Saturday, February 5, 2011

Texas Begs Mexico for Power

« Police officers direct traffic after access roads to airline terminals were closed at DFW International Airport on February 1, in Dallas, Texas.
(Getty Images)
Mexico came to the rescue of Texas on Wednesday to keep residents from freezing. Texas power grids buckled under the increased demand and severe cold that has hit the state just prior to this weekend’s Super Bowl game.
Texas Gov. Rick Perry said experts were working with utilities to ensure power was restored as quickly as possible. “Until that happens, I urge businesses and residents to conserve electricity to minimize the impact of this event,” he said.
According to Lt. Gov. David Dewhurst, cold weather knocked out 50 of the state’s power plants. That, coupled with the higher demand for heat, brought down the state’s grid—resulting in rolling power brownouts.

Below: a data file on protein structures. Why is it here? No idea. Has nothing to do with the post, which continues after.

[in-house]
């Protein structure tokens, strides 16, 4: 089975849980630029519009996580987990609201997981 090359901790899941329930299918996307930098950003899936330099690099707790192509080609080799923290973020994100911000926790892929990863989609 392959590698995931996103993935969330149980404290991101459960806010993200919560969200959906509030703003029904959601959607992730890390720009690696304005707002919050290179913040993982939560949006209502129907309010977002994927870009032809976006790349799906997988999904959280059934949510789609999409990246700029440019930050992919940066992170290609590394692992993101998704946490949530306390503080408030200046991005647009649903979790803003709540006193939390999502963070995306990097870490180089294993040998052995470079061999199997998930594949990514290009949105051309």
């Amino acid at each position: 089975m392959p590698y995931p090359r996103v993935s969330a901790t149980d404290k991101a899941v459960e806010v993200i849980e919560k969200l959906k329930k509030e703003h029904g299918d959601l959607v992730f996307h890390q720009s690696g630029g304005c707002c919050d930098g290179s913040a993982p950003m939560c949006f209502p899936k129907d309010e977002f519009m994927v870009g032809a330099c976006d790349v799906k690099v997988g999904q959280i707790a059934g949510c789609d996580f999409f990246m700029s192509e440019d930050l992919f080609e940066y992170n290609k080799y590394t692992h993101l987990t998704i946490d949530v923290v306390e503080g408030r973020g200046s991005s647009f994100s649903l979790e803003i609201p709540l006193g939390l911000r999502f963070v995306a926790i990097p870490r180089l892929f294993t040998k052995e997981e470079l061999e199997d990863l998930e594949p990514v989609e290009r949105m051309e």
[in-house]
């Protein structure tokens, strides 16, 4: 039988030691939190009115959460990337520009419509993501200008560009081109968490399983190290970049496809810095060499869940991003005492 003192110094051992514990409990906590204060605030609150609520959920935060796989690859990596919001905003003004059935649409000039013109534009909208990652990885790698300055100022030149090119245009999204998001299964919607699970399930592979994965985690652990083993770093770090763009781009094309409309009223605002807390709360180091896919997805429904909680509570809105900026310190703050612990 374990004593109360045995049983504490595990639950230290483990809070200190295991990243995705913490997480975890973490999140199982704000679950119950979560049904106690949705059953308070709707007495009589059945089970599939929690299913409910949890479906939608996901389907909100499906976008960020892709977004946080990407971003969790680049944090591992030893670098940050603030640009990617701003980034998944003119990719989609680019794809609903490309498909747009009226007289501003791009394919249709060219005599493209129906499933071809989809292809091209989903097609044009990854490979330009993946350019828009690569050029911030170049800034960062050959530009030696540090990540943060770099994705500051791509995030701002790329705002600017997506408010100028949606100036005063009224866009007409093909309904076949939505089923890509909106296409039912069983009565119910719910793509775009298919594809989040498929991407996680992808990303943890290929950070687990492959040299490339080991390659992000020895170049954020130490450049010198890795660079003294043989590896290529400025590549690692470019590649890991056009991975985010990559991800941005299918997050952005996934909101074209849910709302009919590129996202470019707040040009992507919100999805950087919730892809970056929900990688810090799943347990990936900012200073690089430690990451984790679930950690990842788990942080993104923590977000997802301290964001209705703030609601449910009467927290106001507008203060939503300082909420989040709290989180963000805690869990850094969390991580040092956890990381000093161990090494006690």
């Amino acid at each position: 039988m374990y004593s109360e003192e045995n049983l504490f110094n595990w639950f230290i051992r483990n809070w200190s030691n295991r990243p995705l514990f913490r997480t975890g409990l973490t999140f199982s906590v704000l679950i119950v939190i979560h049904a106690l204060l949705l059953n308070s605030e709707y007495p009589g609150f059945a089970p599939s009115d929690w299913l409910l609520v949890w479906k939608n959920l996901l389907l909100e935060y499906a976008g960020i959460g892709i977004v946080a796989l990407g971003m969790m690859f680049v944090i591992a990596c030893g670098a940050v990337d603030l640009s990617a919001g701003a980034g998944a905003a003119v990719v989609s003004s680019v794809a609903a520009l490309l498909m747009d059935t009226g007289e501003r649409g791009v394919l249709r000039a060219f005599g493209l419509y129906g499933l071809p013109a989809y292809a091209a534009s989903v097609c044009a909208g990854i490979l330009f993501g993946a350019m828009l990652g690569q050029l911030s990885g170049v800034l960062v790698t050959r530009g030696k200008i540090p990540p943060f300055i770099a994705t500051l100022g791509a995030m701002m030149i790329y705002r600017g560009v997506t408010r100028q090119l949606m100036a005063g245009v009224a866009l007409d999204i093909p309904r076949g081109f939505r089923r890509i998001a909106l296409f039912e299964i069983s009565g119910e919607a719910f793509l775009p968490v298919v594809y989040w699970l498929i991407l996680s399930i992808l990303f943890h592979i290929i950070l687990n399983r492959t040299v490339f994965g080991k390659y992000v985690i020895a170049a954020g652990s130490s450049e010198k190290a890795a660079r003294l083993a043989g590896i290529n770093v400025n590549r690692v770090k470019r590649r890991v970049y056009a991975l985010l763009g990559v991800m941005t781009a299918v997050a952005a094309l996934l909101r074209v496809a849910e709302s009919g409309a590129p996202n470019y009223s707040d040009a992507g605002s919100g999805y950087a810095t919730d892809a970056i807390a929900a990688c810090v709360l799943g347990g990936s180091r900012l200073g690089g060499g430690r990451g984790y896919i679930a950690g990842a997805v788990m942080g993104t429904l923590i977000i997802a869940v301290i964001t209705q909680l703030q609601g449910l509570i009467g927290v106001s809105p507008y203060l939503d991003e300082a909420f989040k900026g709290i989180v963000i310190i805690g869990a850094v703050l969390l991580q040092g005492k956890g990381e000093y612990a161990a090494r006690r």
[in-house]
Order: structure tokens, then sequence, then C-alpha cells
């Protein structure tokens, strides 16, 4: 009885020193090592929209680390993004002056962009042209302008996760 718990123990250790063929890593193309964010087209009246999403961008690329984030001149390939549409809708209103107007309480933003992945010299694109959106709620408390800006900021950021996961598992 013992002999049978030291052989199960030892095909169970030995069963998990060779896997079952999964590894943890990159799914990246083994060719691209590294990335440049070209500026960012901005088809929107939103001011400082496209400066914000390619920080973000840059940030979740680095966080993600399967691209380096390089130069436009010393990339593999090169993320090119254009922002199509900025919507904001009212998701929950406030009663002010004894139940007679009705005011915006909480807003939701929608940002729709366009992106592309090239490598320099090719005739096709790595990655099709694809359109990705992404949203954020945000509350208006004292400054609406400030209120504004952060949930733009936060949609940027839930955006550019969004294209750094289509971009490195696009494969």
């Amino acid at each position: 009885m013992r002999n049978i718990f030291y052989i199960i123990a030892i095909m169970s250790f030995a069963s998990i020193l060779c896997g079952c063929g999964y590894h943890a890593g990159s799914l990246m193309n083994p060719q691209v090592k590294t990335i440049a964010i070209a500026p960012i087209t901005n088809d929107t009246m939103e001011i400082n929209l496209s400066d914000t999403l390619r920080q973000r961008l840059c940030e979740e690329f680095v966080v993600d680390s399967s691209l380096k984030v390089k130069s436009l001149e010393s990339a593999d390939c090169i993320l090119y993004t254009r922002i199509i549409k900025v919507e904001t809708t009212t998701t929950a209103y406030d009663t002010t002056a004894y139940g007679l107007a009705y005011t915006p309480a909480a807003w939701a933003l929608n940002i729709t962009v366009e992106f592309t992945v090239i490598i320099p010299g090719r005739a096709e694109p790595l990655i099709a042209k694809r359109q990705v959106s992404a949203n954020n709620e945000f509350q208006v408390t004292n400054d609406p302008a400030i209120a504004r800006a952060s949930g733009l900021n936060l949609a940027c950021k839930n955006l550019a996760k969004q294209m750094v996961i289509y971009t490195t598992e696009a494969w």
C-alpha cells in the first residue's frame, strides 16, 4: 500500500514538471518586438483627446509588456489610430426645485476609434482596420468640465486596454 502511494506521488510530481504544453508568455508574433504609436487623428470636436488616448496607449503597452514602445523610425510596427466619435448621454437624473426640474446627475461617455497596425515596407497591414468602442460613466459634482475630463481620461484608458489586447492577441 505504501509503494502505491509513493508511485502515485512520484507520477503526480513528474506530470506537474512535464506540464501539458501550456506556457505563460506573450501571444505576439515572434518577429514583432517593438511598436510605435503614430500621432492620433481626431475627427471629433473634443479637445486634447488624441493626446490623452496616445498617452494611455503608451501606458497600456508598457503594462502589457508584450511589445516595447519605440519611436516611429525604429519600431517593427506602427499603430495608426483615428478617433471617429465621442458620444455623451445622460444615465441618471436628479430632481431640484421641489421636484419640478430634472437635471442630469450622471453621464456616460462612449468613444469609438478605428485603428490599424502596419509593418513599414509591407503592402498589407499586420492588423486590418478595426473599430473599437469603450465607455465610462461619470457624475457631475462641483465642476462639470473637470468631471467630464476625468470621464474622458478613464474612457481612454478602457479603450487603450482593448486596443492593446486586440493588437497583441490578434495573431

So far, Mexico’s state electricity company has been able to supply electricity to Texas to help keep homes warm and businesses functioning. Three Mexican cities (Nuevo Laredo, Reynosa and Piedras Negras) are now powering homes north of the border despite the fact that Mexico is also experiencing record low temperatures that have paralyzed air transport, factory operations and shuttered schools.
Mexico’s Federal Electricity Commission said it was “determined to support Texas with electrical energy” until the state was able to cope with the climatological conditions on its own.
The fact that Texas was forced to ask Mexico for power to keep the lights on shows the fine line of unpreparedness that Texas is walking. It is also a stark reminder of just how powerless society can be in the face of extreme weather.